I see. That's more of an issue with the way Python makes class variables accessible from instances. I think if you do self.__class__.my_int = 2 you should be fine.
Great article, I didn't know that about small ints and the is keyword!

But now you've got me wanting more... Why do beginners find it hard to make a tic-tac-toe board in Python??
Maybe because they try [[], [], []]*3.
Hi Ned,
one thing that helped me understand these aspects of Python when first learning it was to think "all these things are dictionaries", e.g.

* "names" are a dictionary (ie. NameError is just KeyError from locals() or globals()). The facts you state about assignment etc. follow logically from that.

* object attributes are a dictionary

* function calls are a dictionary (hence args act like assignment... The one subtle exception to this seems to be **kwargs itself, which is always copied rather than assigned in cpython)

So if you understand how Python dictionaries behave, you can understand how all these things behave. Does this seem like a useful viewpoint to you?
Be careful. Object attributes are actually much more complicated than a dictionary lookup in the general case.
@Chris Lee: I like the analogy of "all things are dictionaries" for understanding object attributes, including modules and classes. I don't see how function calls are dictionaries though, so I wouldn't go as far as you do.

But also, that analogy is a orthongonal to the topics this piece addresses. Once you accept that everything is a dictionary, you still have to understand what d[k]=v does, and that brings you right back to the issues discussed here.
Super nice
The diagram after this code block:
x = 23
y = x
x = 12
seems to be wrong. x should be 12 and y should be 23, but the diagram has them reversed.
@Gordon, thanks, I've fixed it.
Nice tutorial!
Just for fun, you could add this example:
def augment_twice_not_so_bad(a_list, val):
    """Put `val` on the end of `a_list` twice."""
    a_list +=  [val, val]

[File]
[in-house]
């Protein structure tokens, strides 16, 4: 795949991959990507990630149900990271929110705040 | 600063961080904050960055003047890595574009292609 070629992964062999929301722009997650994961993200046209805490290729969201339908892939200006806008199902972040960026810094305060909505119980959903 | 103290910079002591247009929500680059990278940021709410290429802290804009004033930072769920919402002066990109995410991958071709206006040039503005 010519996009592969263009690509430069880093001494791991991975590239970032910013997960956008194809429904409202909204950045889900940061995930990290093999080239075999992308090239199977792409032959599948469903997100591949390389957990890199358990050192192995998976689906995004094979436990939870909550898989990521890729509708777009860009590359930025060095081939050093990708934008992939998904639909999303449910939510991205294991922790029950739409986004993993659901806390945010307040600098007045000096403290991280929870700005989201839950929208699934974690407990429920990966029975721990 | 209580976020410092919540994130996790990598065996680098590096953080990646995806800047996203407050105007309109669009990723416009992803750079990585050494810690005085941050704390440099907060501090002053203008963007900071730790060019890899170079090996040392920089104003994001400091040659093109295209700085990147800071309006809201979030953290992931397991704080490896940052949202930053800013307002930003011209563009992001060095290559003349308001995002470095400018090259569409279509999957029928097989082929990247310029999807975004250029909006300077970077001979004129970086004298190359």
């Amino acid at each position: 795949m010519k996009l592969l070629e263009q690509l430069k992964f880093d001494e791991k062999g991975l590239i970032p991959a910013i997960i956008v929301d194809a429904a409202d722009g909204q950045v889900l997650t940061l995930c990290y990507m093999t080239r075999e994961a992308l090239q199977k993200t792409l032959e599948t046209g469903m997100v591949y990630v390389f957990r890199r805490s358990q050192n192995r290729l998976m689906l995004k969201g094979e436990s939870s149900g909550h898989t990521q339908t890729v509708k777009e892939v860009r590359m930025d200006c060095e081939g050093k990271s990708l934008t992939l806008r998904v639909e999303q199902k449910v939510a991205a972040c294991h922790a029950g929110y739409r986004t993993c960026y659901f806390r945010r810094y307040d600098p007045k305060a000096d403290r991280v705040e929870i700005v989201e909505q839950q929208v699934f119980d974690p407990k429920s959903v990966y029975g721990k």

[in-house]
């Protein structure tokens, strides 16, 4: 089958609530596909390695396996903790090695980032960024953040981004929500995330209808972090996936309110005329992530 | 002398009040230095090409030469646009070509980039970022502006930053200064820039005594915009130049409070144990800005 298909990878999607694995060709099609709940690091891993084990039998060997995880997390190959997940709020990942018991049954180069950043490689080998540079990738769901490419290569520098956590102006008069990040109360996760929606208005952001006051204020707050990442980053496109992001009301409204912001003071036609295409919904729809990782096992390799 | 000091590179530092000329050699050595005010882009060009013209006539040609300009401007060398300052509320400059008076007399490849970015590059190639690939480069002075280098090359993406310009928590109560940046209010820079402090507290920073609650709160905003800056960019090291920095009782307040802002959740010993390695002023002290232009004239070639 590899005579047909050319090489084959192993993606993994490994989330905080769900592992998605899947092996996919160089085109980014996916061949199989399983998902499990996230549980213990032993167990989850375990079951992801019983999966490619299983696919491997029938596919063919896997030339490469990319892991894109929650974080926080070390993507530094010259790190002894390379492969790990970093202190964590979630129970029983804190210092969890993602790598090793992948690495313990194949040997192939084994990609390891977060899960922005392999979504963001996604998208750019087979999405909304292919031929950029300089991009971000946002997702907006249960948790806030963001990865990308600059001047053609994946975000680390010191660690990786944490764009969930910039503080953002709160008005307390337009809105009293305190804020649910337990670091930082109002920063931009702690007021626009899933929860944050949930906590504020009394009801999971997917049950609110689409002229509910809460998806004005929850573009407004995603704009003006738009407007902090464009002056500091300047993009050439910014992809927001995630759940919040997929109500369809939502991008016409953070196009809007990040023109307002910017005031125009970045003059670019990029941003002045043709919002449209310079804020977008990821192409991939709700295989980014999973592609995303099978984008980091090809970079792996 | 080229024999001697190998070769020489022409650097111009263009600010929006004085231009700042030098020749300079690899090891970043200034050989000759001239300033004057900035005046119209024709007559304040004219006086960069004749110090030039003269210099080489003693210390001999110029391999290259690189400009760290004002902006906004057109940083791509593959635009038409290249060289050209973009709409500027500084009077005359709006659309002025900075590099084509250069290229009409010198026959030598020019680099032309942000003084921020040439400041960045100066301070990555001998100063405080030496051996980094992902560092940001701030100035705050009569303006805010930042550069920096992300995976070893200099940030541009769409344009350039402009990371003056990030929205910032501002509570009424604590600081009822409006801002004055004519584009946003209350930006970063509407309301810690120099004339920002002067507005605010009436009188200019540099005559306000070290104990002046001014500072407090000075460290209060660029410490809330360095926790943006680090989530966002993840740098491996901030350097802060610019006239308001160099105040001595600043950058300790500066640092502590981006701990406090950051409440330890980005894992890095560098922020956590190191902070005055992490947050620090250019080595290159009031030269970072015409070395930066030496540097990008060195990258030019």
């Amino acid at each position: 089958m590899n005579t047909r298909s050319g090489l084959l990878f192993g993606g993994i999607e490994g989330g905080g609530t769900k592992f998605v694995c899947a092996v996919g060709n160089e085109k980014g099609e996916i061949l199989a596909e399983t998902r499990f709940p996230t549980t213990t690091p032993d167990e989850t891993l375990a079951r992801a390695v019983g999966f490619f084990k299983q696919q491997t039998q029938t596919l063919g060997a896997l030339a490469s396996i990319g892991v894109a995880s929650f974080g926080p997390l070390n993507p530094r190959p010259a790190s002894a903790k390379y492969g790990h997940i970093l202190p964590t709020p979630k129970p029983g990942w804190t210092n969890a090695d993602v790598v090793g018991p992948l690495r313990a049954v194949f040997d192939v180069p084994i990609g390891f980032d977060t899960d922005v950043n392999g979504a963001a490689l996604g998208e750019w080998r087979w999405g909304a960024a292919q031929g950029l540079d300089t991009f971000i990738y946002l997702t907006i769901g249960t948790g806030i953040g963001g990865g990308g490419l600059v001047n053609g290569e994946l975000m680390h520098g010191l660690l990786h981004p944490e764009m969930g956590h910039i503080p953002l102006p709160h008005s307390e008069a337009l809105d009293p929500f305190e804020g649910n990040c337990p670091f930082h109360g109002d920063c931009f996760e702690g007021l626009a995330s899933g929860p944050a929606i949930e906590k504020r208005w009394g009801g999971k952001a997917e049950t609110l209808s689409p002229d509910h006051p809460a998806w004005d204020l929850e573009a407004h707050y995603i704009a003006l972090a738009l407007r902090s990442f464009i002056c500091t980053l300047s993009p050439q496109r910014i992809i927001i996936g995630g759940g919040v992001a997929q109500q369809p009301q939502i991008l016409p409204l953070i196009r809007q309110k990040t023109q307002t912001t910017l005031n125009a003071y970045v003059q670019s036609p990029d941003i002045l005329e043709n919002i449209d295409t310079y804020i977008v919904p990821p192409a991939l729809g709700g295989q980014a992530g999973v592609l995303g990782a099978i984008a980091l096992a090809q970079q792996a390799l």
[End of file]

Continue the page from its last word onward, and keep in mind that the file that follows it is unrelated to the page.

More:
nums = [1, 2, 3]
augment_twice_not_so_bad(nums, 4)
print(nums)         # [1, 2, 3, 4, 4]
Good day Sir, I just wanted to ask if elliptical references are allowed for record types in python such as in namedtuple,dictionaries..etc..?? thanks.
Hello Ned,

Thanks very much for your clear and detailed explanation of the Python variable concept :
It immediately made me think of the UNIX file system and I would like to know if you would agree with this analogy :
o In an UNIX file system, a file-content is identified by its first INODE.
This INODE is not directly a disk-address but an ID defined by the File systems internals to address file content. Thus, a FILE NAME is just a binding to this file-content INODE and you can assign as many file names as desired to a specific file-content, identified by its first INODE.
As for variables in Python language, a REFERENCE COUNT is associated to the file-content : This file-content (disk memory space) is not freed until its reference count comes down to zero : Then, both the disk memory space and the INODES - first INODE and other chained inodes - are both freed. We could say it's the 'garbage collector' mechanism of an Unix file system.
o Would you accept the analogy between files - in UNIX file system - and variables - in Python language - ?
Indeed, for both of them, names are only references to an internal ID and this ID (either in the UNIX file system or in the PYTHON memory system) is associated with effective disk-addresses (... for Unix files) and RAM-memory-addresses (...for PYTHON variables) by the system internals.
o If we go along with this analogy, I imagine there is an ID associated with each Python variable-content. Let's call it VNODE (variable-node-ID)as an analog to the INODE (file-node-ID) of an UNIX file. If that were the case, I guess Guido Van Rossum (Python conceptor) has been strongly inspired by the UNIX file system model (?). Do you know what lead him to its awesome conception of variable objects (?)
o Consequent remark :
One can't really understand the 'Unix file system' until he catches the INODE mechanism.
One can't really understand the 'Python variable system' until he catches the inner mechanism (VNODE or other). Sadly enough, this mechanism is hidden...
Would be great if you could describe the precise physical internal model of the Python-variable-system ! I'm a newbie with Python and understanding the python variable mechanism is so important that I'm surprised not being able to find anything about its internals on the Python tutorials or FAQS, or forums (maybe I didn't googled enough ?)

Thanks in advance if you can validate/invalidate the analogy, as well as the (guessed?) VNODE mechanism for the 'under the hood' Python variable model.
@Jean, Python the language doesn't require a particular implementation. Any implementation is fine as long as it works the way the pictures in this post show.

CPython doesn't have anything corresponding to your VNODE idea. Or, the VNODE is simply the memory address of the PyObject structure, and therefore, of the data itself (in many cases).
Thank you so much. What a wonderful explanation.
I have kids passing lists in as parameters and the two alternatives to modify a list that you give are great.